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No. 23, 01 February 1991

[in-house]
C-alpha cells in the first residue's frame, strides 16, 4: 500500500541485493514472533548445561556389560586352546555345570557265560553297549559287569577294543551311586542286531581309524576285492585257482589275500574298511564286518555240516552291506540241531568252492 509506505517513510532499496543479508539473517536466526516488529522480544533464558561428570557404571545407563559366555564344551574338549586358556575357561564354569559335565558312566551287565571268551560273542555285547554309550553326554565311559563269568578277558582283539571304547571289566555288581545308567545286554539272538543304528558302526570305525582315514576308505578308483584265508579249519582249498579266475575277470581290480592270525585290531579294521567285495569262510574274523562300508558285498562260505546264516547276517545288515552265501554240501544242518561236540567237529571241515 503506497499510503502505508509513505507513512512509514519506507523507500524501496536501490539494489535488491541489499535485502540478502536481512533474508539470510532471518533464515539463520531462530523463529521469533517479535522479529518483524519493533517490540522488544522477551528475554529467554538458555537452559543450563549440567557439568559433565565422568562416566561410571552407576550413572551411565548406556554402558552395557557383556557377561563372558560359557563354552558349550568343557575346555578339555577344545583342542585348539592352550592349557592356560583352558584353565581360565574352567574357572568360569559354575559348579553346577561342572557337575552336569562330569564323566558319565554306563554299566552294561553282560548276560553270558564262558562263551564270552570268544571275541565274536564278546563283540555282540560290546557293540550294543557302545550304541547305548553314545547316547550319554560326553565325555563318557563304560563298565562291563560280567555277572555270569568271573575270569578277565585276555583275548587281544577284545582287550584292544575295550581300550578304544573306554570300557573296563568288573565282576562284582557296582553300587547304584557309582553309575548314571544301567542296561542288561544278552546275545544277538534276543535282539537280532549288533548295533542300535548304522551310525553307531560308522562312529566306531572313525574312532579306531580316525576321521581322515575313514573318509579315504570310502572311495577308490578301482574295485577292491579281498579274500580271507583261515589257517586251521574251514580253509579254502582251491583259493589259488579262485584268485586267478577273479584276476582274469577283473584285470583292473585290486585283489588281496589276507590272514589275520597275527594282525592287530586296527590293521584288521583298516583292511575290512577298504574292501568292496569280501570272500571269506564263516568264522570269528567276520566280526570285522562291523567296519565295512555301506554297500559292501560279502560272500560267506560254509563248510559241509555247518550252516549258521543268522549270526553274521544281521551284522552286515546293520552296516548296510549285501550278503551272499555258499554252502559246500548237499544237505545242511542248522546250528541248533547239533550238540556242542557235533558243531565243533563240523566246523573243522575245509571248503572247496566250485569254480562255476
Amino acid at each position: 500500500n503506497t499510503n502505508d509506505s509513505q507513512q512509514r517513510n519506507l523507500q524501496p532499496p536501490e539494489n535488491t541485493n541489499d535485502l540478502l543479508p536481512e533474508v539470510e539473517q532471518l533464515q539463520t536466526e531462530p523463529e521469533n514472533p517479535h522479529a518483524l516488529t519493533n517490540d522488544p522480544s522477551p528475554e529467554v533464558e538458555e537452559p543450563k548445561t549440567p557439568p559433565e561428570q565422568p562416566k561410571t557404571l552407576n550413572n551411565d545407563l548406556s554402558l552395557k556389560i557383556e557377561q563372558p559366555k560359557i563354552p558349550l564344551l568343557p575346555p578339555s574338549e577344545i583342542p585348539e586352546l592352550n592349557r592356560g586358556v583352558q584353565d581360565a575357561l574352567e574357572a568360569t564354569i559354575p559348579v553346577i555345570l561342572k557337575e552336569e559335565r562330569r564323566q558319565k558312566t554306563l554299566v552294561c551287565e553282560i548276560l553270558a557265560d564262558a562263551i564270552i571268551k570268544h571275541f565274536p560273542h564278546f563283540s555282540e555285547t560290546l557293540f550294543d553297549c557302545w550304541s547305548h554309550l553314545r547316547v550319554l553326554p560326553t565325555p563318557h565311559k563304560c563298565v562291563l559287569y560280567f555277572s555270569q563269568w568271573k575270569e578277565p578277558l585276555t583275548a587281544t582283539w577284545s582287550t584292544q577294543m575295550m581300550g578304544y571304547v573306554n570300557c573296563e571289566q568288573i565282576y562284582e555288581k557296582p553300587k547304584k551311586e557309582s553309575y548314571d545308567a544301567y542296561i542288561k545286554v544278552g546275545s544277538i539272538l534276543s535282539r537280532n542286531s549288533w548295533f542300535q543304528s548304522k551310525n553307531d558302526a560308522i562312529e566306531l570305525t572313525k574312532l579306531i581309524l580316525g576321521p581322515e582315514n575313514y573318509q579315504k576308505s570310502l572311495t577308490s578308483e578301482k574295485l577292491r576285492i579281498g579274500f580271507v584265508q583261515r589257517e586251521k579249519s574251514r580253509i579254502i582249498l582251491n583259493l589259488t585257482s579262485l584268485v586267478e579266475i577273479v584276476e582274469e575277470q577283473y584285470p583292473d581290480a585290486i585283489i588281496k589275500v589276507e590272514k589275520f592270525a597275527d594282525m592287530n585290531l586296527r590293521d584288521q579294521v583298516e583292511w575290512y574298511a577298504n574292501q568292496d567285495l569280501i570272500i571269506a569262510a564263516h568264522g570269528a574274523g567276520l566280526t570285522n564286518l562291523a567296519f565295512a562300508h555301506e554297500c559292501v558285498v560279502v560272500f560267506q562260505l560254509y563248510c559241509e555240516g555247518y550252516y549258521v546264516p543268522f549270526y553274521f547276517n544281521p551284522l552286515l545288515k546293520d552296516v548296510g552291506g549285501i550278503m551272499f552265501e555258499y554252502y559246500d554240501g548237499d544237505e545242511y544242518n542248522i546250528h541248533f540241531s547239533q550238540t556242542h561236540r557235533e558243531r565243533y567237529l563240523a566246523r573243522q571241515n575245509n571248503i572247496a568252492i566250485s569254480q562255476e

BALTIC STATES SOVIET ARMY TO PATROL LITHUANIA. Lithuanian Minister of Internal Affairs Marijonas Misiukonis said on Lithuanian television January 31 that Soviet officials had told him that 8 foot patrols of 5 men each, as well as at least 18 armed cars would patrol Vilnius, Kaunas, and Klaipeda overnight and set up checkpoints on the main roads, AP reported February 1. During the day the patrols would be stationed at train stations, bus stations, city centers, and airports. Radio Kaunas reported on February 1 that there were no incidents with the military during the night. (Saulius Girnius) LITHUANIAN PROSECUTOR'S REPORT. At the Lithuanian Supreme Council session on January 31, broadcast live over Radio Kaunas, Lithuanian prosecutor general Arturas Paulauskas delivered a report on the events in Lithuania on January 13. He noted that two people were still missing and that 580 people had been reported wounded or injured, although the number may be higher. Twelve of the 14 people killed that day had been shot or run over by tanks. The circumstances of the deaths of the other two, a Lithuanian youth and a Soviet military man, have not yet been determined. Difficulties arose in the investigations due to the "nonexistent or, at best, very poor" cooperation with the USSR procuracy, which wanted to carry out its investigation without the Lithuanian authorities. (Saulius Girnius) KUZMICKAS IN COPENHAGEN. Lithuanian Vice President Bronius Kuzmickas told a press conference in Copenhagen on January 31 that the world must keep a close watch on events in the Baltic to prevent new Soviet aggression. Kuzmickas, who is on a two-day visit to talk with Danish officials, said: "World political opinion, which stopped the aggression, must be vigilant and see if the Soviet special troops really withdraw." He noted that although some Soviet troops had been withdrawn from Vilnius, military patrols were still active there, illegally stopping traffic and checking documents. (Saulius Girnius) RSFSR AND LITHUANIA AGREE ON DRAFT BILATERAL TREATY. Deputy Chairman of the Lithuanian Supreme Council Ceslovas Stankevicius said over Radio Kaunas on January 31 that Lithuania and the RSFSR had agreed on a draft bilateral treaty on January 30. The treaty should be signed in the near future although no definite date has been established. (Saulius Girnius) BULGARIAN DEPUTIES BACK FROM VILNIUS A six-member parliamentary delegation returned from Lithuania to Bulgaria on January 30, according to Radio Sofia and BTA of that day. They described the events in Lithuania as "the work of a new dictatorship," and pointed out that "it is one thing to watch on television and another to see a man dying at the hands of Soviet soldiers." They noted that "beaten and molested people, including Russians," could be seen everywhere, and that the killings are a "monstrosity at the end of the 20th century." They characterized what is happening in Lithuania as "a life-and-death struggle." (George Slavov) ESTONIA CONDEMNS PATROLS. On January 31, the Estonian Supreme Council Presidium condemned the planned use of Soviet troops to patrol major cities to begin on February 1, Estonian TV reported. The presidium statement calls the plan unlawful, provocative and aimed against the republic. (Riina Kionka) REFERENDUM SET IN ESTONIA. As expected, on January 31 the Estonian Supreme Council voted 61 to 2, with 10 abstentions, to hold a non-binding referendum in Estonia. The referendum, set for March 3, will ask: "Do you want the independence of the Republic of Estonia to be restored?" Although the Soviet troops stationed in the country will not be able to participate in the polling, the four officers who were elected Supreme Council deputies by the military population will take part. (Riina Kionka) PARTIES AGAINST THE PRE-REFERENDUM. Five Estonian political parties have come out against the pre-referendum, Rahva Haal reported on January 31. The Christian-Democratic Union, the Conservative People's Party, the Christian-Democratic Party, the Republican Party, and the Estonian National Independence Party issued a joint statement saying that holding a referendum on Estonia's state status is unacceptable under conditions of occupation and without foreign observers. After the news was released that the Supreme Council voted on January 31 to conduct voting after all, the last named party called for a boycott of the polling, Estonian Radio reported that day. (Riina Kionka) SUSPECTS APPREHENDED, GENDER UNCERTAIN. Two suspects were arrested in Tallinn on January 31 in connection with last week's killing of two Swedish trade union leaders in Tallinn, AP reported. Police authorities refused to disclose the suspects' ethnicity. AP, quoting the Swedish News Agency TT, said the two suspects were men, but later quoted Swedish National Radio as saying the two were women. According to AP, Estonian officials quoted by the Swedish news organizations gave no indication of the sex of the arrestees. In the Estonian language, singular personal pronouns are not gender-specific. (Riina Kionka) NO SOVIET TROOPS WITHDRAWN FROM LATVIA? Despite reports in the Soviet and Western media concerning the withdrawal of Soviet troops from the Baltics, it appears that such OBthdrawals may not have taken place in Latvia. According to a statement by Lieutenant General Petr Chauss, Chief of Staff of the USSR Baltic Military District, published in Diena of JaBuary 31, there are no plans to withdraw troops from the Baltic Military District. (Dzintra Bungs) SUPREME COUNCIL ON REFERENDUM, PATROLS, AND DEPARTURE OF MILITARY. Radio Riga reported on January 31 three decisions madOBthe Latvian legislators that day: they declared the Pugo-Yazov decree of December 29 on joint military-police patroBs, to become effective on February 1, as "illegal in the tBrritory of Latvia"; they rejected the referendum proposed by Gorbachev and stated that Latvia can only hold a referenBum that the Supreme Council proposes and endorses; and they called on the USSR to remove all its military forces and other armed forces from Latvia. (Dzintra Bungs) NORDIC INFORMATION CENTER TO OPEN IN RIGA. On January 31 Nordic Council chairman Thor Pedersen and Deputy Foreign Minister of Latvia Sandra Kalniete signed an accord on the opening of a Nordic Council Information in Riga, reported Radio Riga that day. The information center will be located in a house at 13 Lacplesa Street that the Council leased. The four-member Nordic Council delegation talked with Latvian government and Supreme Council leaders before leaving for Vilnius that evening. (Dzintra Bungs) USSR - ALL-UNION TOPICS COUNCIL OF THE FEDERATION MEETING TODAY. The USSR Federation Council is meeting today (February 1) to discuss three major issues, TASS reported January 31. The issues are: the delimitation of powers between the center and the republics, the composition of the USSR cabinet of ministers, and price reform. TASS commentator Andrei Orlov sees the significance of the session not only in the importance of the topics being discussed, but also in whether or not the council, in its revamped form, can demonstrate its viability as a decision-making body. Orlov recalls that the previous session decided that only political methods should be used in Lithuania, a decision that was being undermined at the very time it was being made. (Ann Sheehy) ONE-DAY PLENUM OF CPSU CENTRAL COMMITTEE HELD. The CPSU Central Committee met yesterday to discuss the Party's continuing internal crisis. In accordance with new legislation, the CPSU still has to register itself and its Rules, and this topic was high on yesterday's agenda. So too was discussion of the squabbles inside the Estonian Communist Party, which is split in two. A commission was set up to examine this matter. (Elizabeth Teague) CHANGES IN THE CENTRAL COMMITTEE. Playwright Aleksandr Gelman was dismissed from the CPSU Central Committee since he has "severed links with the Party." More ominous was the criticism leveled at another Central Committee member: hospitalized economist Stanislav Shatalin. Recent press statements by Shatalin were described as "incompatible with membership in the CPSU and especially in its Central Committee." The Party's Central Control Committee was instructed to investigate Shatalin's actions "after his recovery." (Elizabeth Teague) CHANGES IN THE POLITBURO. Gennadii Yanaev, recently appointed USSR Vice-President, stood down from the CPSU Politburo and Secretariat. So too did former Georgian Communist Party leader Givi Gumbaridze. Lembit Annus, leader of the Moscow-loyalist Estonian Communist Party, was elected to the Politburo. Moldavian Party leader Petr Luchinsky was elected to the Secretariat. (Elizabeth Teague) COMMUNIST PARTY MEMBERSHIP DROPS. TASS revealed on January 30 that membership of the CPSU has fallen from 19.2 million on January 1, 1990, to 16.9 million today. Of this total, 1.2 million Communists are said formally to have resigned; the rest of the drop is presumably attributable to deaths and to a continuing decline in the number of new entrants. (Elizabeth Teague) PUGO SAYS REPUBLICS HAVE FINAL WORD IN USE OF PATROLS. In a front-page interview published January 30 in Rabochaya tribuna, Interior Minister Boriss Pugo indicated that responsibility for the army-military patrols ordered by his ministry and the Ministry of Defense rests with the republics, which are free to abolish the patrols if they wish. Pugo is quoted as saying that "it is in the hands of the republican leaderships, good luck to them, it is their business." These remarks seem to indicate a significant concession from Pugo in the face of widespread condemnation of the order, but so far there has been no official clarification to that effect. (NCA/Kathy Mihalisko) MORE ON IZVESTIA DISPUTE. The staffs of Izvestia and its weekly supplements, Soyuz and Nedelya, according to Radio Rossiya January 31, voted unanimously to reject the replacement of Izvestia's first deputy chief editor, Igor' Golembiovsky. The staffs stated that they will go on strike if Golembiovsky is made a correspondent in Spain, as was suggested by chairman of the USSR Supreme Soviet, Anatolii Luk'yanov. Apparently Luk'yanov misinformed members of the Supreme Soviet's Presidium when he asked them to approve the editor's replacement, saying that Golembiovsky had agreed to go to Madrid voluntarily. The journalists urgently demanded a meeting with Luk'yanov and Gorbachev, adding that the public will view Golembiovsky's replacement as persecution of the independent media by the president. (Julia Wishnevsky) BESSMERTNYKH ON US-SOVIET RELATIONS. In a TASS interview published January 31, Soviet Foreign Minister Aleksandr Bessmertnykh was highly critical of the US response to the crackdown in the Baltics. Bessmertnykh said the "period between the end of the 'Cold War' and the current new stage of relations has been very short." He said "there are dangers, especially if the other side is locked into a purely emotional response...". Bessmertnykh's remarks add to the impression that the USSR has gone on the offensive to justify its Baltic policy to the United States. (Suzanne Crow) MOSCOW HAS NOT GIVEN MIDEAST TO US. A January 30 Pravda commentary by Tomas Kolesnichenko said it would be "naive to suppose that all Moscow and Washington's interests converge," and it would be "even more naive to believe that the Soviet Union...has conceded the near and Middle East to the 'sole remaining superpower,' America." He went on to say, "forces ready to pull Moscow and Washington apart again are developing," AFP reported January 30. Koslesnichenko's warnings flesh out official Soviet cautions to Washington on taking a hard line against crackdowns against the Baltics. (Suzanne Crow) SOVETSKAYA ROSSIYA CONDEMNS "GENOCIDE" IN IRAQ. The RSFSR CP newspaper on January 31 condemned what it termed "the real massacre, the veritable genocide of the Iraqi people" and charged that the US is using the Gulf war to set up a pro-American regime in Iraq. According to an AFP summary of the article, Sovetskaya Rossiya said that "every bomb that falls on the peaceful population of Iraq destroys the myth of the just nature of this war." The article reflects conservative Soviet differences with official Kremlin policies on the war. (Sallie Wise) SOVIET COMMENT ON US-SOVIET RELATIONS. Soviet readings of US-Soviet relations in the wake of the summit cancellation are varied. A Radio Moscow World Service commentary in English on January 30 said the fact that the meeting will be held this year outweighs its cancellation. Novosti commentator Vladimir Simonov, however, said on January 31 that by cancelling the summit, Bush is "pulling the carpet from under Gorbachev's feet, the carpet of Gorbachev's foreign policy successes." Simonov argued that by "slamming doors in our [Soviet] face" and rushing to conclude that the USSR is an evil empire again, hardliners can exclaim with satisfaction that Gorbachev's foreign policy reforms have achieved nothing. (Suzanne Crow) MORE ON KAL SHOOTDOWN. Izvestia offered two more articles in its series on the KAL shootdown this week. On January 26 the paper discussed how divers were instructed to bring up everything except bodies from the sunken plane's wreckage in search of evidence that the craft was spying. Quoting Soviet experts, Izvestia said the small number of bodies found would indicate that the flight had been stage-managed and that far fewer than 269 people had been on board. Three black boxes were found but the defense ministry will not reveal their contents. (Suzanne Crow) WAS IT SPYING? In its final installment of this ten-part series (January 31), Izvestia said Washington needs to answer some serious questions, namely, what the plane was doing at Andrews AFB (Maryland, USA) three weeks before the September 1, 1983 crash, as Soviet experts allege. The paper said that from August 11 to 14, the plane was spotted in a hangar of a firm that "handles the delivery of special electronic equipment." The report also claimed that then-Secretary of State George Shultz called back a group of inspectors who had left for Alaska to investigate the incident and asked for an explanation. (Suzanne Crow) REORGANIZATION OF STATE COMMITTEE ON PRESS PLANNED. The State Committee on the Press (Goskompechat') is planning a reorganization of its work, its chief Mikhail Nenashev told TASS January 31. Nenashev did not disclose details of the reorganization, but he made clear that his committee was concerned about the decrease in its power since the introduction of the press law aimed at making the Soviet media free from the CPSU and state control. Nenashev stressed that his committee won't be satisfied with one simple task assigned to it by the press law, -- namely the registration of media organs. (Vera Tolz) JANUARY OIL OUTPUT PLUMMETS. According to Reuter's account of a Goskomstat report in Izvestia of January 31, Soviet oil production was off 8% to 9% in January 1991 compared to January 1990. Coal production fell by the same amount. Oil output in the last quarter of 1990 was the lowest in 10 years. The Soviet state budget for 1991 is based in part on estimates that hard-currency earnings from oil exports will decline by 50% in 1991 to about 60-62 million tons. Gorbachev recently met with government and oil and gas industry officials and instructed them to devise both immediate and longer-term plans to arrest the decline and turn the industry around. Earlier this week he had a similar meeting with coal industry officials. (John Tedstrom) NEW RELIGIOUS ORGANIZATION. The "All-Church Orthodox Youth Movement" is a new public organization founded at the first All-Church Congress of Orthodox Youth, which ended on January 27. The bishop of Kostroma and Galich Alexander, who was elected chairman of the movement, told TASS on January 28 that "the organization has as its goal to educate young people as children faithful to the Orthodox Church and to pool their efforts in religious-educational and charity activity." The congress sent telegrams to the ruling bishops of the Ivano-Frankovsk and Ternopol dioceses in connection with the situation of church life in Ukraine. (Oxana Antic) INDEPENDENT CHRISTIAN TV CHANNEL ASKS FOR SUPPORT. Russkaya mysl' (a Paris-based Russian emigre newspaper) published on January 29 an appeal by Victor Aksyuchits, chairman of the Russian Christian-Democratic Movement and the chief editor of the Independent Christian TV channel "Raduga". The appeal states the principles according to which the TV channel is organizing its activities, and asks Christian charity foundations, Christian businessmen, and "all those who want to see Russia as a civilized Christian country" for suggestions concerning joint enterprises, credits, and other support. (Oxana Antic) USSR - IN THE REPUBLICS RSFSR LAWMAKERS REJECT ARMED PATROLS. Leningrad MVD official Vasilii Travnikov and Afghan war hero Colonel Aleksandr Rutskoi on January 31 convinced the RSFSR Supreme Soviet to reject the order on armed patrols without prior approval of the local soviets. The two argued that such patrols would not help combat crime and could be used only to suppress public demonstrations. They also noted that untrained 18-year-old conscripts could shoot at innocent citizens by mistake. The SupSov asked the USSR Committee on Constitutional Oversight to review whether this order corresponds to provisions of the Soviet Constitution. It also appealed to Gorbachev to postpone the order until the Constitutional Committee makes its ruling. The SupSov session was aired by the second channel of Central TV. (Julia Wishnevsky) DEPUTY QUESTIONS ACTIVITIES OF RSFSR CP. During the RSFSR Supreme Soviet debates on January 31, deputy Sergei Yushenkov suggested urging the USSR Constitutional Oversight Committee to review the activities of the RSFSR Communist Party, which "directly promote anti-constitutional methods of political struggle" in its newspaper, Sovetskaya Rossiya. On January 30, Sovetskaya Rossiya published an article by emigre writer Eduard Limonov calling for the replacement of President Gorbachev by a "National Salvation Committee," which would appeal to the military to save the Soviet Union from disintegration. (Julia Wishnevsky) GENERALS URGE OPPOSITION TO YELTSIN. Sovetskaya Rossiya of January 31, as summarized by TASS, carried an appeal by a group of marshals, generals, and admirals to the USSR and RSFSR parliaments to take unspecified action against Boris Yeltsin's "extremely dangerous positions." The officials expressed concern over Yeltsin's stand on the situation in the Baltic States and his call for the creation of a Russian army. They said the latter position was an invitation to violate the Soviet constitution. (NCA/Sallie Wise) YELTSIN'S REPLY. In response to the article in Sovetskaya Rossiya, Yeltsin told the RSFSR Supreme Soviet yesterday (January 31) that some Soviet generals and "Party structures" are conducting a "dirty campaign" to discredit him and the RSFSR parliament. As reported by TASS on January 31, Yeltsin said the public is not getting enough information about his and the legislature's activities. He was quoted as saying, "we must make our policy and our standpoint clear and say that we favor the Union, we favor the existence of the Army." (NCA/Sallie Wise) YELTSIN APPOINTS GENERALS. Konstantin Kobets, a deputy of Chief of the General Staff Mikhail Moiseev, has been appointed chairman of the newly created RSFSR State Committee for Defense and Security, Vremya reported on January 31. The 52-year-old Colonel General has been Chief of Communications of the USSR Armed Forces and Deputy Chief of General Staff since 1988. Yeltsin said that he nominated another general, Dmitrii Volkogonov, as his adviser on defense and security issues. (Alexander Rahr) DOSAAF NEWSPAPER SUPPORTS SEPARATE UKRAINIAN ARMY. The January 26 issue of Patriot bat'kivshchiny [Patriot of the Fatherland], a Ukrainian-language organ of the Voluntary Society for Cooperation with the Army, Aviation and Fleet [DOSAAF], contains a number of surprises, beginning with an editorial describing Eduard Shevardnadze's warning of impending dictatorship as "prophetic" and condemning the military violence in the Baltic states. Of equal interest is an article by a member of Rukh's collegium in support of the formation of a Ukrainian national army. Has Ukrainian patriotism penetrated DOSAAF? (Kathy Mihalisko) UKRAINE AND THE REFERENDUM. At a press conference in Kiev on the eve of the opening of the third session of the Ukrainian Supreme Soviet, first deputy chairman of the republican parliament Ivan Plyushch discussed, inter alia, the March 17 referendum, reported Radio Kiev on January 31. Plyushch told journalists that the Presidium of the Supreme Soviet had agreed that the referendum should be held, because "objectively we are in the [Soviet] Union." He also noted, however, that each republic is different and, therefore, the contents of the ballot would be discussed by the Supreme Soviet. (Roman Solchanyk) UKRAINIAN PARLIAMENTARY MAJORITY ON UNION TREATY. Representatives of the parliamentary majority in the Ukrainian Supreme Soviet, who claim to total about 280 Party members, held a press conference in Kiev yesterday, Radio Kiev reported on January 31. Responding to a question about the Union treaty, Mykola Shul'ha, a member of the Presidium of the Supreme Soviet, argued that the decision taken last October not to sign the Union treaty before adoption of a new republican constitution was a mistake. According to Shul'ha, active participation in preparatory work would have resulted in a specific Ukrainian approach to the treaty. (Roman Solchanyk) INDEPENDENT PSYCHIATRIC ASSOCIATION IN UKRAINE. Radio Kiev reported on January 30 that Ukrainian psychiatrists formed an independent association to strengthen humanitarian and moral values in psychiatric work. The group will seek to protect the social interests of psychiatrists and other medical specialists, as well as establish contacts with colleagues in other Soviet republics and abroad. (NCA/Sallie Wise) BELORUSSIAN ARMY DEFECTORS. Krasnaya zvezda of January 23 accused the Belorussian Popular Front of encouraging Belorussian troops to leave their military units and return home. The newspaper said that three privates went AWOL on October 14 after a leaflet signed by the BPF was circulated among a military construction unit in Ukraine. When they returned to Belorussia, the BPF sought to protect them. (Kathy Mihalisko) ARMENIA REJECTS REFERENDUM ON FUTURE OF USSR. TASS reported on January 31 that the Armenian parliament has ruled not to participate in the planned March 31 referendum on whether the USSR should be preserved as an integral state, arguing that the referendum has not been properly prepared and that it is therefore unacceptable to hold it as planned. The Georgian parliament has also ruled to boycott the referendum. (NCA/Liz Fuller) PROTEST IN KARAGANDA. Central television reported on January 23 that the Karaganda Oblast trade union council had organized a demonstration to protest meager ration limits and the high prices of food that must be purchased to supplement rationed items. Demonstrators reportedly demanded immediate compensation for the higher food prices, along with a price freeze at January 1, 1991, levels, and proposed that since the state system cannot provide the population with food, anyone who asks should be granted a plot of land to grow his own. (Bess Brown) MUSLIM CLERGY ORGANIZE TRADE UNION COMMITTEE. TASS, quoting Trud, reported on January 29 that employees of the Muslim Religious Board for Central Asia and employees of its publications have joined students and teachers of the Islamic institute to form their own trade union committee as part of the union of cultural workers of Uzbekistan. The new committee is to gain for its members the social benefits provided by trade unions and formerly inaccessible to the clergy. (Bess Brown) KYRGYZSTAN TO KEEP NEW NAME. The Supreme Soviet of Kyrgyzstan has rejected Kirgiz Communist Party chief Absamat Masaliev's attempt to restore "Soviet" and "Socialist" to the republic's official name. Radio Moscow reported on January 31 that the Supreme Soviet had confirmed the new name, Republic of Kyrgyzstan, and voted to alter the republic's constitution accordingly. (Bess Brown) PRESS WAR IN KAZAKHSTAN. Chief editors of Kazakhstan's republican press media have warned Kazakh president Nursultan Nazarbaev that their publications may have to shut down, since the republican ministry of communications has sharply raised the price of paper and of postal deliveries. Publishers can no longer make ends meet, according to an item in Izvestia of January 26, and want Nazarbaev to intervene with the ministry. (Bess Brown) KABARDINO-BALKARIA DECLARES ITS SOVEREIGNTY. After sharp discussions the supreme soviet of the Kabardino-Balkar ASSR adopted a declaration of sovereignty, raising the status of the republic to that of an SSR within the RSFSR. As reported by TASS on January 31, the declaration proclaims the sovereignty of republican laws on its territory, and grants equal rights to the Kabardian, Balkar, and Russian languages. The only autonomous republics that have not yet adopted some form of declaration of state sovereignty are Dagestan, Tuva, Adzharia, and Nakhichevan', but the latter two are special cases, the "titular" nationality being the same as that of the parent republic. (Ann Sheehy) [as of 1300 CET]